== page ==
How to Stop Relapse, and What to Do if You Can’t Stop it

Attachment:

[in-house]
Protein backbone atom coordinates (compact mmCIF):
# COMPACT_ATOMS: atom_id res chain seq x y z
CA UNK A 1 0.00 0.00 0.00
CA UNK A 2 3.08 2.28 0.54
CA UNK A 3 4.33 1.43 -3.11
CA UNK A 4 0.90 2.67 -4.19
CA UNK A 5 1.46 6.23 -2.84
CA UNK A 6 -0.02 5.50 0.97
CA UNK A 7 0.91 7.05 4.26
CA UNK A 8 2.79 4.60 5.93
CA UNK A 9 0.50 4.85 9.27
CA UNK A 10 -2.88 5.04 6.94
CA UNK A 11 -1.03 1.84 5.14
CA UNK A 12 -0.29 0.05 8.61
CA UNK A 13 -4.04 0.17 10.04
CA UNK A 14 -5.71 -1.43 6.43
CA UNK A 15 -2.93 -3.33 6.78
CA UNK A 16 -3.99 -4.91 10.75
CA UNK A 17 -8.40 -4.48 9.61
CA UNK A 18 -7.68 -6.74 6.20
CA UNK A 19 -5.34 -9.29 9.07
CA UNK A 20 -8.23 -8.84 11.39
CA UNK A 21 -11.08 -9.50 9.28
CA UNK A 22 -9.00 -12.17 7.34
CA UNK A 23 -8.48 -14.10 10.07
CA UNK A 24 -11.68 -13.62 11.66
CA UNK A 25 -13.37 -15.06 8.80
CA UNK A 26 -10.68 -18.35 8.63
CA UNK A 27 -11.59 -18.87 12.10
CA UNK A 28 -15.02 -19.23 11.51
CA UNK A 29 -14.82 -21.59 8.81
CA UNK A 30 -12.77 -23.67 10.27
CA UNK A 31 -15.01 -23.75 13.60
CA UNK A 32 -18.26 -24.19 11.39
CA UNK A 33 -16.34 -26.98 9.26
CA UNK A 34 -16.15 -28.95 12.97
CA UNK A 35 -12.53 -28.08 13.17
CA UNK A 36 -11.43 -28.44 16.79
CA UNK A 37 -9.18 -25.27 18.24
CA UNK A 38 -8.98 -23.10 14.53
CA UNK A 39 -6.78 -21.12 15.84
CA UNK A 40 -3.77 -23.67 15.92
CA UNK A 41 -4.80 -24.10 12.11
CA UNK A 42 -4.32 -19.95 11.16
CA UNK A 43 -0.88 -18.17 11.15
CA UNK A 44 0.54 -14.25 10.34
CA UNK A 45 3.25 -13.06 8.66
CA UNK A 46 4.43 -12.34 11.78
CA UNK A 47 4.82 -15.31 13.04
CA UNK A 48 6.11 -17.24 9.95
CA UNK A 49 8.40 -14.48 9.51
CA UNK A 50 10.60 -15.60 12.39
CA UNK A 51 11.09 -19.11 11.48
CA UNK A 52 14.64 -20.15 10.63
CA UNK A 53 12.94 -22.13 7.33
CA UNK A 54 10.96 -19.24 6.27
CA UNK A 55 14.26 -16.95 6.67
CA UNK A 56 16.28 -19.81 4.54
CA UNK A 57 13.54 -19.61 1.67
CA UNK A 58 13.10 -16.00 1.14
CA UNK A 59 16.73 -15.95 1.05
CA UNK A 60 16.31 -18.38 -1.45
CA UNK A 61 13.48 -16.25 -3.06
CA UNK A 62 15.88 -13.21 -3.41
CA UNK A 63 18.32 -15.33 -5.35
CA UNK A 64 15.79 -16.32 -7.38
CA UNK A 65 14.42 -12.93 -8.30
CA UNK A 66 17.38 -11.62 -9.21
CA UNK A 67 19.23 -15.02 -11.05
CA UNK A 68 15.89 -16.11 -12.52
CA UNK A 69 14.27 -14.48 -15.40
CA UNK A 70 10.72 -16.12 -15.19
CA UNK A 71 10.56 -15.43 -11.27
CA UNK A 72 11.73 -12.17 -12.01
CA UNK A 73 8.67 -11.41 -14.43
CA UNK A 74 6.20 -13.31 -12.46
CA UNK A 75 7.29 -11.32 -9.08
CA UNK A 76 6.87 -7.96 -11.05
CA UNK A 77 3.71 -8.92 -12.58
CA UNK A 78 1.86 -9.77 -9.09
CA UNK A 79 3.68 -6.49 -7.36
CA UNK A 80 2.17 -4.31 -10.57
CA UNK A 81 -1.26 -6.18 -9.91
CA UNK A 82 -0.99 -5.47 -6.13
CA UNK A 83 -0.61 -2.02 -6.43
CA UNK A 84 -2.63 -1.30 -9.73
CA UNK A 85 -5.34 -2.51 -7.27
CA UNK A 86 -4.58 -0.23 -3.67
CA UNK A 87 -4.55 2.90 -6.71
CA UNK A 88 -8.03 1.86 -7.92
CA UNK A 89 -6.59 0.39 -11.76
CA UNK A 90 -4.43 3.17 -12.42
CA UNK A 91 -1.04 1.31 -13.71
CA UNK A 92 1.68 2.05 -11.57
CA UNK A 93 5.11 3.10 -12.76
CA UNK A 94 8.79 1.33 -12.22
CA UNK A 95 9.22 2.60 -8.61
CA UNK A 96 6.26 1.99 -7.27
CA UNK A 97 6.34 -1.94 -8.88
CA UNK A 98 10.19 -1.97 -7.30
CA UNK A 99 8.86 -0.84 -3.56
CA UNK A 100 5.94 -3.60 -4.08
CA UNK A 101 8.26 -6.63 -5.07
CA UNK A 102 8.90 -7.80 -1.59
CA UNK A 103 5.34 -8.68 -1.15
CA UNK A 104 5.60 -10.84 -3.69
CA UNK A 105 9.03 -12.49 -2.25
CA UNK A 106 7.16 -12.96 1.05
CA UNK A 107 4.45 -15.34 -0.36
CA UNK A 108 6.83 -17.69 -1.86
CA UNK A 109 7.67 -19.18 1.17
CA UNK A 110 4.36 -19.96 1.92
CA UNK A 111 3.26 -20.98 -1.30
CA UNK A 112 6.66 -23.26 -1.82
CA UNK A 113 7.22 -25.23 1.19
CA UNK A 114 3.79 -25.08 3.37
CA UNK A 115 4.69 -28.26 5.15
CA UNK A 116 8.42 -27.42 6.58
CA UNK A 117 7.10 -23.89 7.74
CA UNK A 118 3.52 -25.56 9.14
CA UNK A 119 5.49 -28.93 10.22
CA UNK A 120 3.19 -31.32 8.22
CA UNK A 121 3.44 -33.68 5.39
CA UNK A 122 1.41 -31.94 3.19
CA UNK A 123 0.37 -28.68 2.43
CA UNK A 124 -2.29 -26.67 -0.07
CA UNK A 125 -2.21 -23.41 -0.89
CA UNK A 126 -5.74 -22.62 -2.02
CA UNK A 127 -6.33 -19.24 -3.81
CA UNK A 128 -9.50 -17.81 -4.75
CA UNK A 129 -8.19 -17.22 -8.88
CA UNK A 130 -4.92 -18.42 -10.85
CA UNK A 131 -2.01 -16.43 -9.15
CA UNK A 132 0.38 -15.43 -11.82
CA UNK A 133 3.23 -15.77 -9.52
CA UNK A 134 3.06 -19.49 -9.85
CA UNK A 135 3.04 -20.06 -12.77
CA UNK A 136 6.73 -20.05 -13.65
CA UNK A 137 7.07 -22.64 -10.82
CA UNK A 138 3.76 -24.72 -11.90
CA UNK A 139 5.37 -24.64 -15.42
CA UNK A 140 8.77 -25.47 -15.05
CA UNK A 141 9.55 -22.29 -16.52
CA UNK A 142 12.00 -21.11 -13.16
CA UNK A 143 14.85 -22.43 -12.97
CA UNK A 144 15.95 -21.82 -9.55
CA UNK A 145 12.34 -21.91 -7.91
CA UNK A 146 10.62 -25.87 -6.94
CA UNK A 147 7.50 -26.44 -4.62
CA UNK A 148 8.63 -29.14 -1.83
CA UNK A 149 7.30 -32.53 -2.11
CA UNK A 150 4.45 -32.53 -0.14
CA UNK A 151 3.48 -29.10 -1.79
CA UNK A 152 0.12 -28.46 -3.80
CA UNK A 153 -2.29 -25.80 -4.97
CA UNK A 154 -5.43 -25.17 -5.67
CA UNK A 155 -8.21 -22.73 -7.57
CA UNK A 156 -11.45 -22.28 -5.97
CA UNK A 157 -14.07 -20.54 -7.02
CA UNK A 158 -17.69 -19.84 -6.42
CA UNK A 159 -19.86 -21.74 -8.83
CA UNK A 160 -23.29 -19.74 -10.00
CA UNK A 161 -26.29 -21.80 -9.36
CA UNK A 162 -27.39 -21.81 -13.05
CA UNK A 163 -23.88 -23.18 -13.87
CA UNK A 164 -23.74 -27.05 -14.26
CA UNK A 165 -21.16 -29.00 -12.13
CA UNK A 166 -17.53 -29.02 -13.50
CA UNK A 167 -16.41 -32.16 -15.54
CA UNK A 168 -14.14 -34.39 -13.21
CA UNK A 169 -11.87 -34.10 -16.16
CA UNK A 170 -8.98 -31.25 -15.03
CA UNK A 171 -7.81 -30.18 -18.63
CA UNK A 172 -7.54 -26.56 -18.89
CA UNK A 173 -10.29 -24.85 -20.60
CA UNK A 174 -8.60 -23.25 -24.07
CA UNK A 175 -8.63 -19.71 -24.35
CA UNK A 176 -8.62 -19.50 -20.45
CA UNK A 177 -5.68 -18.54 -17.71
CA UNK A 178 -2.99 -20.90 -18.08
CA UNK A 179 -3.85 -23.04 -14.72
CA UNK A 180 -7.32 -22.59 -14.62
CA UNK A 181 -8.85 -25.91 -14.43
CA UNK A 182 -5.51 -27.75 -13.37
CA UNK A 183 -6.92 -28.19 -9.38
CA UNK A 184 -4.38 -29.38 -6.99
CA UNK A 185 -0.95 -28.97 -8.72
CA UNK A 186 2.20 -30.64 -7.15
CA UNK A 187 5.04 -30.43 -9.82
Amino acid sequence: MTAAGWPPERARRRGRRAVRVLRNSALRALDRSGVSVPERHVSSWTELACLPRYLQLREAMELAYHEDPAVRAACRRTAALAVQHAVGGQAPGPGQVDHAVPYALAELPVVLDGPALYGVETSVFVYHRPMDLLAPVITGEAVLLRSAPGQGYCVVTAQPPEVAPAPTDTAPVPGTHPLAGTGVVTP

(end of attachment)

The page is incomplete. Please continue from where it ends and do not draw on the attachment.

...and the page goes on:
Relapsing, like recovery, is a process. Many people think it’s an event, and a sudden one at that, but it isn’t. Relapse isn’t something where a recovering alcoholic sits down in front of a glass of wine and is back in rehab the next day. Relapse happens in stages, and many of those stages are mental and internal. Emotional relapse is the stage in which you start setting yourself up for trouble. You’re not thinking about a relapse or using at all, but you start to become emotionally volatile, defensive and isolated. You stop going to support meetings and stop accepting help from friends and loved ones. You stop taking care of yourself, and your sleeping and eating habits suffer. If you know to look for these signs, then you also know that they’re a precursor to worse things to come. If you can get support from someone close to you, or talk to someone about what’s happening, you can correct your course and prevent your relapse before it happens. Emotional relapse, when unchecked, sets you up for mental relapse. Mental relapse is when you start thinking about using it in the past, and you start missing it. You glorify your past use, thinking back on it positively and magnifying the good times, rather than the damage it caused. This is the stage at which temptation begins to grow uncontrollably. You may start falling into the old habits that surrounded your addiction, like hanging out with the friends you previously used with and lying to your loved ones to give yourself an opportunity to use. The best thing you can do here is to talk to somebody and be honest. Tell them what you’re feeling – that you’re thinking about using again, and you’re bargaining to make it seem okay. In your mind, you’re thinking that this time will be different, that you’ll be able to control yourself. But the whole point of drug and alcohol use is that it takes you out of control of your own body. If you can’t remember that and convince yourself of it, tell your family or a support group, and let them talk you out of it. Because the next step is a physical relapse, where you fall back into your drug use and return to your old habits. But even at this point, all is not lost. If you’ve physically relapsed, the next thing to do is to get yourself back into treatment. Don’t let yourself fall any deeper into addiction when you can start digging out immediately. Contact us today if you’re in the middle of a relapse, and we’ll help get you back on track.